"all the major factors that are needed to make a good affordable school dinner also apply to a mindful, clever cook at home. Availability, accessibility, regionality, affordability, simplicity and a tasty product are the key." Jamie Oliver
Continuing with my lack of inspiration, here we are with a lucky dip book - Jamie's Dinners, (David picked it out for me) with a rather youthful looking Jamie Oliver on the cover and featuring photographs of himself and wife with just two, or is it three?, children here and there throughout the book. He now has five and the oldest is 18 and he is looking a little more solid and careworn these days. During that series he made recently in response to COVID19, he was definitely looking just a tiny bit stressed and certainly older and also a lot plumper, although he has actually slimmed down somewhat in the last couple of years or so..
And yet it seems like only yesterday that he burst on to the celebrity chef scene. Since then he has had triumphs and failures, and probably never more so than with this book.
The book came out of his experiences trying to improve school dinners in England. That was one cooking series that I managed to watch, coming as it did, soon after his Fifteen experiment in training difficult unemployed youth into being master chefs. I suspect that Fifteen has gone by the board - certainly the Melbourne version ended in disaster when one of the budding chefs set fire to the place. I tried to find out because I knew that a Foundation had been set up to continue the work, but I'm not at all sure that it still exists.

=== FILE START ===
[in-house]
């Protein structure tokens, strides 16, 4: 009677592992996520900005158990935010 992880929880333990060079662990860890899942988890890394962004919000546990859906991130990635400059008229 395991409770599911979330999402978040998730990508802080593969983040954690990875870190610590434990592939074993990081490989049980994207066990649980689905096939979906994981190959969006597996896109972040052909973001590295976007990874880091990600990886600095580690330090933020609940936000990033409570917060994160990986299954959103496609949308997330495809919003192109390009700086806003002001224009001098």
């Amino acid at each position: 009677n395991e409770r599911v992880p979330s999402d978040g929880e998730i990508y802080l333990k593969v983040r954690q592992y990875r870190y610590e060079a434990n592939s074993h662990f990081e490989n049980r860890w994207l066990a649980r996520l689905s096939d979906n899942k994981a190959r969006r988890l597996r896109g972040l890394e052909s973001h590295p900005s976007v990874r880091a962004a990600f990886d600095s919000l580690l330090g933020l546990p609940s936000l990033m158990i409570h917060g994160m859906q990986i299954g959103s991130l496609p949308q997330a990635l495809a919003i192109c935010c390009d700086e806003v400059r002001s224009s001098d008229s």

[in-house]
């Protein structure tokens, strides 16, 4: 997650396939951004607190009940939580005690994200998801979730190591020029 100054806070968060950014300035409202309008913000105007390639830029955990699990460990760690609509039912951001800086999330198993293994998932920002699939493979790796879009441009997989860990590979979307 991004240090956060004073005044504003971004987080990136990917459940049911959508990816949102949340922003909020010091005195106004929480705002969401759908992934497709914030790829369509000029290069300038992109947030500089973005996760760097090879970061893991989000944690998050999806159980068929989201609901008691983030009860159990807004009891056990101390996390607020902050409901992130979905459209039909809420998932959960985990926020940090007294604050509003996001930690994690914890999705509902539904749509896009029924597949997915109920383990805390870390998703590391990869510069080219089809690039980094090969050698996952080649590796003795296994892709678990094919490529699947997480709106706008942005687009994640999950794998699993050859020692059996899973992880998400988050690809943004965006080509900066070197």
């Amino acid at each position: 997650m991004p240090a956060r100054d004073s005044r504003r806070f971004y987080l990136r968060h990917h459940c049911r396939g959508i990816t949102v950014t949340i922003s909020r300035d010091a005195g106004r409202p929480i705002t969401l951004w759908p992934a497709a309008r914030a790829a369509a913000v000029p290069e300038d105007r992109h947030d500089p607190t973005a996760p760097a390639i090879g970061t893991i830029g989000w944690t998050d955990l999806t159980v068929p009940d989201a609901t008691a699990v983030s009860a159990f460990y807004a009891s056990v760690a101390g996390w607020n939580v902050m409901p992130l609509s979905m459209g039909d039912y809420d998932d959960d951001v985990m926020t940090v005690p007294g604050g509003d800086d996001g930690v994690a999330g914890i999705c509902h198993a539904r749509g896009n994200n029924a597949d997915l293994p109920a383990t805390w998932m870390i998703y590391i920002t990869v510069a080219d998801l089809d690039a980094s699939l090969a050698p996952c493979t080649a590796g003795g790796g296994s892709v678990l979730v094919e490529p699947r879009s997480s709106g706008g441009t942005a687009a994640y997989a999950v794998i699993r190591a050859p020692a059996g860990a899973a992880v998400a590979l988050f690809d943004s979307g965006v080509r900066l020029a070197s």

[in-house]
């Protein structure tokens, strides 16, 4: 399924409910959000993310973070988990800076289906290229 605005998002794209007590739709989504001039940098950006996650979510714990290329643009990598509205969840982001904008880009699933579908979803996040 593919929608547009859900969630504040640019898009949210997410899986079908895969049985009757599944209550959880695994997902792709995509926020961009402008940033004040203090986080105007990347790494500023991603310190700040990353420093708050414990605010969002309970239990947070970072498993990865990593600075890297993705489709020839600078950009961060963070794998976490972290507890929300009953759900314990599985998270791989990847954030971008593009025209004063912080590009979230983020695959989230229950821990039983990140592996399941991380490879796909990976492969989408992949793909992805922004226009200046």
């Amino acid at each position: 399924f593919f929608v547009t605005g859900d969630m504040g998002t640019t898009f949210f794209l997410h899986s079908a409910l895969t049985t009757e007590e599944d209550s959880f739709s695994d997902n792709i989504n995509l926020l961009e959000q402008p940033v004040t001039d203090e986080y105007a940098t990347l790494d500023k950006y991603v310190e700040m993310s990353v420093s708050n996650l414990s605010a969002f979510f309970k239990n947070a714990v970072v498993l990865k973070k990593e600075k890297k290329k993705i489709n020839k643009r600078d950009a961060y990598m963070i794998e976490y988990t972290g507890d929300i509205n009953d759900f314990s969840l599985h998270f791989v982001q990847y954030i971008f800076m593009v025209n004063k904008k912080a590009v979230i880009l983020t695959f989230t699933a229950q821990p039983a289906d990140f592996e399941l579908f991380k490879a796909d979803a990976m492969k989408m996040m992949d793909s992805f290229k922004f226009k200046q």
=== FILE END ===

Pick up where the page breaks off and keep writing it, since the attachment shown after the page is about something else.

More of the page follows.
I also don't know what happened with his attempt at improving school dinners. It was certainly an experiment that at the time, and as shown in the series, was fraught with problems, ranging from lack of government support with money, the ignorance of the cooks and the reluctance of the children to try anything new. A quick look has shown that a lot still needs to be done, with the government being slow to come to the party, but also great strides have been made and continue to be made. Here in Australia, where actually we do not have school dinners, Stephanie Alexander, and others, have also invested a lot of time and effort into improving children's relationship to food.
And yet, in spite of all his setbacks, including the disastrous failure of his restaurants, he continues to keep going trying to inspire us all to cook well at home, and to improve our buying habits.